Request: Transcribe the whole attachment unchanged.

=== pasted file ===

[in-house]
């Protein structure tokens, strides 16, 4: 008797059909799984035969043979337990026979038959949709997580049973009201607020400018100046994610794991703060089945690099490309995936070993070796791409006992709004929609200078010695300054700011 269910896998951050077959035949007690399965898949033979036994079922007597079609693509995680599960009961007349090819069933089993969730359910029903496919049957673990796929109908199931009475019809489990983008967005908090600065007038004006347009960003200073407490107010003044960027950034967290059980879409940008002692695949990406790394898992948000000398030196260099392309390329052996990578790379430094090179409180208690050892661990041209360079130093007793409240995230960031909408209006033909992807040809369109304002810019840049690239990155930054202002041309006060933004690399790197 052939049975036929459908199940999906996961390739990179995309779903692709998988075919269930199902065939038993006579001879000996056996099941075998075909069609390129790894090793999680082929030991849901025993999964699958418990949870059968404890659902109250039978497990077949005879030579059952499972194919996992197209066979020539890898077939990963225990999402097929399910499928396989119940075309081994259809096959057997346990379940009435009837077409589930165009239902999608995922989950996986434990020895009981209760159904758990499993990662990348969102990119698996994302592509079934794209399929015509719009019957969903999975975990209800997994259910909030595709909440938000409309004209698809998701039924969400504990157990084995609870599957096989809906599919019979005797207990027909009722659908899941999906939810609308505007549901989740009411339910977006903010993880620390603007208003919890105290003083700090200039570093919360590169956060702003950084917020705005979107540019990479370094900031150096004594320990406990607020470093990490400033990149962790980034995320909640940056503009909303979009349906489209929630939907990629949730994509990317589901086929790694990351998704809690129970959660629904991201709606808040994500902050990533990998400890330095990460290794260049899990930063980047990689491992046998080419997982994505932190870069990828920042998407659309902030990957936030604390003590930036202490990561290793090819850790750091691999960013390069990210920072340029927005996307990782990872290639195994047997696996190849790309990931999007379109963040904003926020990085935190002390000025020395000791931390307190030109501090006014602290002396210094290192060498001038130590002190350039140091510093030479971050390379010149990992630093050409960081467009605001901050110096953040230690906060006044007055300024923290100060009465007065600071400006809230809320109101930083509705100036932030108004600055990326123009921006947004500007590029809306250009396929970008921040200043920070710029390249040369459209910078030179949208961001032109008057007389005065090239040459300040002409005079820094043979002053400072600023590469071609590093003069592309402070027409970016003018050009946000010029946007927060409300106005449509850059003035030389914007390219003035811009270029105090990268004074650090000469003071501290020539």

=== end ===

[in-house]
């Protein structure tokens, strides 16, 4: 008797059909799984035969043979337990026979038959949709997580049973009201607020400018100046994610794991703060089945690099490309995936070993070796791409006992709004929609200078010695300054700011 269910896998951050077959035949007690399965898949033979036994079922007597079609693509995680599960009961007349090819069933089993969730359910029903496919049957673990796929109908199931009475019809489990983008967005908090600065007038004006347009960003200073407490107010003044960027950034967290059980879409940008002692695949990406790394898992948000000398030196260099392309390329052996990578790379430094090179409180208690050892661990041209360079130093007793409240995230960031909408209006033909992807040809369109304002810019840049690239990155930054202002041309006060933004690399790197 052939049975036929459908199940999906996961390739990179995309779903692709998988075919269930199902065939038993006579001879000996056996099941075998075909069609390129790894090793999680082929030991849901025993999964699958418990949870059968404890659902109250039978497990077949005879030579059952499972194919996992197209066979020539890898077939990963225990999402097929399910499928396989119940075309081994259809096959057997346990379940009435009837077409589930165009239902999608995922989950996986434990020895009981209760159904758990499993990662990348969102990119698996994302592509079934794209399929015509719009019957969903999975975990209800997994259910909030595709909440938000409309004209698809998701039924969400504990157990084995609870599957096989809906599919019979005797207990027909009722659908899941999906939810609308505007549901989740009411339910977006903010993880620390603007208003919890105290003083700090200039570093919360590169956060702003950084917020705005979107540019990479370094900031150096004594320990406990607020470093990490400033990149962790980034995320909640940056503009909303979009349906489209929630939907990629949730994509990317589901086929790694990351998704809690129970959660629904991201709606808040994500902050990533990998400890330095990460290794260049899990930063980047990689491992046998080419997982994505932190870069990828920042998407659309902030990957936030604390003590930036202490990561290793090819850790750091691999960013390069990210920072340029927005996307990782990872290639195994047997696996190849790309990931999007379109963040904003926020990085935190002390000025020395000791931390307190030109501090006014602290002396210094290192060498001038130590002190350039140091510093030479971050390379010149990992630093050409960081467009605001901050110096953040230690906060006044007055300024923290100060009465007065600071400006809230809320109101930083509705100036932030108004600055990326123009921006947004500007590029809306250009396929970008921040200043920070710029390249040369459209910078030179949208961001032109008057007389005065090239040459300040002409005079820094043979002053400072600023590469071609590093003069592309402070027409970016003018050009946000010029946007927060409300106005449509850059003035030389914007390219003035811009270029105090990268004074650090000469003071501290020539």